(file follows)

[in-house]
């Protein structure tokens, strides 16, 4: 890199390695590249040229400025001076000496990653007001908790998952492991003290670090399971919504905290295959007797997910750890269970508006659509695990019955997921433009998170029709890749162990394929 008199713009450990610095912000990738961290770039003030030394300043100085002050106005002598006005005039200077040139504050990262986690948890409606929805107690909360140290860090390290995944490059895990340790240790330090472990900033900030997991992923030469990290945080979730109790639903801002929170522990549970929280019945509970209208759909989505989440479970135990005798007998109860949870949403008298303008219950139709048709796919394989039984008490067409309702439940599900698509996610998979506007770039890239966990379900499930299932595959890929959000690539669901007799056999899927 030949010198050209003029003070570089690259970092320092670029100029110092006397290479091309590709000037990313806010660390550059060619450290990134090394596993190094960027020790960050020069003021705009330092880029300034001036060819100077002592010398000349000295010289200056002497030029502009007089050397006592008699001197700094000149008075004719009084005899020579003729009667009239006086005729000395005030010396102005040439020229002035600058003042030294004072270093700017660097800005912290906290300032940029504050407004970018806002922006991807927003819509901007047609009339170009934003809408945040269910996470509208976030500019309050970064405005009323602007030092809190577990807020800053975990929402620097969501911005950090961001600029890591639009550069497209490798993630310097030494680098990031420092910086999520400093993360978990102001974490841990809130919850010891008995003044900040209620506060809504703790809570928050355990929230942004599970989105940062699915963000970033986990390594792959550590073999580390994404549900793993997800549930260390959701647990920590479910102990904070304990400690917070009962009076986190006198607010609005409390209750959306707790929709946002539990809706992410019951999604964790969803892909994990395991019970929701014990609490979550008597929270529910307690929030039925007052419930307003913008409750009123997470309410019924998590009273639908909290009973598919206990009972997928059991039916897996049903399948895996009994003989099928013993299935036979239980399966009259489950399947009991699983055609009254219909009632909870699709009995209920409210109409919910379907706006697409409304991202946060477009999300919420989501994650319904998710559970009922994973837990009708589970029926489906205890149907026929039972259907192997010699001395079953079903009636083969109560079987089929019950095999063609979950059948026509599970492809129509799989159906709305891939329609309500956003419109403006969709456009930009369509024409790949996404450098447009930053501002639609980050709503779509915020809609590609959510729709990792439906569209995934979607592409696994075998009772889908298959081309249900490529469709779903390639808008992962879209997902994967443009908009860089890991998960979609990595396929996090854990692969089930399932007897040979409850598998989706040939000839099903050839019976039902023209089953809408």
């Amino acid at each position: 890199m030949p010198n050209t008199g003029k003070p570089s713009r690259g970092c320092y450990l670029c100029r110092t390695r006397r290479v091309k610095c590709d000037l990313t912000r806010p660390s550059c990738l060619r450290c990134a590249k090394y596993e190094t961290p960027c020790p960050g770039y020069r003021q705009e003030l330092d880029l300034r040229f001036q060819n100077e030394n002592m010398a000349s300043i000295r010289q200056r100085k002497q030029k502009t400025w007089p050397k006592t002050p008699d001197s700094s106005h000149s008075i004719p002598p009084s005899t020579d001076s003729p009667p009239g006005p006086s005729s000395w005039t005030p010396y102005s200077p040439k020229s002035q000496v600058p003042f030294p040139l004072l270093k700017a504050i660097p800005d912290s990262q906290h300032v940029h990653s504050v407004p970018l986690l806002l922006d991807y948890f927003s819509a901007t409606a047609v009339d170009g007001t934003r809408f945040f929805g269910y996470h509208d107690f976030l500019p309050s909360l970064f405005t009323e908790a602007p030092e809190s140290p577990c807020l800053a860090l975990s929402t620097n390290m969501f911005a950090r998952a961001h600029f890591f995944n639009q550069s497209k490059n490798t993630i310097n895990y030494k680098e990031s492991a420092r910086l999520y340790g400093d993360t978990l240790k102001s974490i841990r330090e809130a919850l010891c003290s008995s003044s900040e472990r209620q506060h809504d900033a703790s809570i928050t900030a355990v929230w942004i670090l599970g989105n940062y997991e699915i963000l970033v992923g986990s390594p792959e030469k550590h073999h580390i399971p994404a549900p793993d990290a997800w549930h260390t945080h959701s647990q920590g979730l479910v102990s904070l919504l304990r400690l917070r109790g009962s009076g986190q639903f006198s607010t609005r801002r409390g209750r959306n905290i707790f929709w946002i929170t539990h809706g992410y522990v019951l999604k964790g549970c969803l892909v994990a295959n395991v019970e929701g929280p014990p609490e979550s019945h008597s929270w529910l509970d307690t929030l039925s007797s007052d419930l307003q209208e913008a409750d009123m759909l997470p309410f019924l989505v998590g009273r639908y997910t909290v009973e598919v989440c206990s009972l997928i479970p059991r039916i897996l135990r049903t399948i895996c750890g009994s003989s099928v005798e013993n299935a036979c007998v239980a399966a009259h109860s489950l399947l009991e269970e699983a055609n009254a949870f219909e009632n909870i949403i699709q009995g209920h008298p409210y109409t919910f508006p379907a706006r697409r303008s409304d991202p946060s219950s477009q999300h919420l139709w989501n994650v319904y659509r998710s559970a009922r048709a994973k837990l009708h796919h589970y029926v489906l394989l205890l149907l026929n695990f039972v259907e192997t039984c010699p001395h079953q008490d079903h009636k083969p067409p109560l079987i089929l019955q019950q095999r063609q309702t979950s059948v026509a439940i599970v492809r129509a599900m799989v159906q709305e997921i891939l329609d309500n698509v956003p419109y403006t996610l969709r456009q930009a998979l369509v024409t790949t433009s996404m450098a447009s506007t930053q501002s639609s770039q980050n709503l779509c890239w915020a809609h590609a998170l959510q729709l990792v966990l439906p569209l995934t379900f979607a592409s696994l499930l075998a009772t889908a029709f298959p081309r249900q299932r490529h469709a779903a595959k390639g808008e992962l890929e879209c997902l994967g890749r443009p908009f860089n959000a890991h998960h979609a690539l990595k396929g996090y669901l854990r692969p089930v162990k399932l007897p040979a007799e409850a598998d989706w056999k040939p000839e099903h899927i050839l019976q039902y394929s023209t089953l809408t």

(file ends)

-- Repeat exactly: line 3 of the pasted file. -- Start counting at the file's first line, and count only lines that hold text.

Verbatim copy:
């Amino acid at each position: 890199m030949p010198n050209t008199g003029k003070p570089s713009r690259g970092c320092y450990l670029c100029r110092t390695r006397r290479v091309k610095c590709d000037l990313t912000r806010p660390s550059c990738l060619r450290c990134a590249k090394y596993e190094t961290p960027c020790p960050g770039y020069r003021q705009e003030l330092d880029l300034r040229f001036q060819n100077e030394n002592m010398a000349s300043i000295r010289q200056r100085k002497q030029k502009t400025w007089p050397k006592t002050p008699d001197s700094s106005h000149s008075i004719p002598p009084s005899t020579d001076s003729p009667p009239g006005p006086s005729s000395w005039t005030p010396y102005s200077p040439k020229s002035q000496v600058p003042f030294p040139l004072l270093k700017a504050i660097p800005d912290s990262q906290h300032v940029h990653s504050v407004p970018l986690l806002l922006d991807y948890f927003s819509a901007t409606a047609v009339d170009g007001t934003r809408f945040f929805g269910y996470h509208d107690f976030l500019p309050s909360l970064f405005t009323e908790a602007p030092e809190s140290p577990c807020l800053a860090l975990s929402t620097n390290m969501f911005a950090r998952a961001h600029f890591f995944n639009q550069s497209k490059n490798t993630i310097n895990y030494k680098e990031s492991a420092r910086l999520y340790g400093d993360t978990l240790k102001s974490i841990r330090e809130a919850l010891c003290s008995s003044s900040e472990r209620q506060h809504d900033a703790s809570i928050t900030a355990v929230w942004i670090l599970g989105n940062y997991e699915i963000l970033v992923g986990s390594p792959e030469k550590h073999h580390i399971p994404a549900p793993d990290a997800w549930h260390t945080h959701s647990q920590g979730l479910v102990s904070l919504l304990r400690l917070r109790g009962s009076g986190q639903f006198s607010t609005r801002r409390g209750r959306n905290i707790f929709w946002i929170t539990h809706g992410y522990v019951l999604k964790g549970c969803l892909v994990a295959n395991v019970e929701g929280p014990p609490e979550s019945h008597s929270w529910l509970d307690t929030l039925s007797s007052d419930l307003q209208e913008a409750d009123m759909l997470p309410f019924l989505v998590g009273r639908y997910t909290v009973e598919v989440c206990s009972l997928i479970p059991r039916i897996l135990r049903t399948i895996c750890g009994s003989s099928v005798e013993n299935a036979c007998v239980a399966a009259h109860s489950l399947l009991e269970e699983a055609n009254a949870f219909e009632n909870i949403i699709q009995g209920h008298p409210y109409t919910f508006p379907a706006r697409r303008s409304d991202p946060s219950s477009q999300h919420l139709w989501n994650v319904y659509r998710s559970a009922r048709a994973k837990l009708h796919h589970y029926v489906l394989l205890l149907l026929n695990f039972v259907e192997t039984c010699p001395h079953q008490d079903h009636k083969p067409p109560l079987i089929l019955q019950q095999r063609q309702t979950s059948v026509a439940i599970v492809r129509a599900m799989v159906q709305e997921i891939l329609d309500n698509v956003p419109y403006t996610l969709r456009q930009a998979l369509v024409t790949t433009s996404m450098a447009s506007t930053q501002s639609s770039q980050n709503l779509c890239w915020a809609h590609a998170l959510q729709l990792v966990l439906p569209l995934t379900f979607a592409s696994l499930l075998a009772t889908a029709f298959p081309r249900q299932r490529h469709a779903a595959k390639g808008e992962l890929e879209c997902l994967g890749r443009p908009f860089n959000a890991h998960h979609a690539l990595k396929g996090y669901l854990r692969p089930v162990k399932l007897p040979a007799e409850a598998d989706w056999k040939p000839e099903h899927i050839l019976q039902y394929s023209t089953l809408t």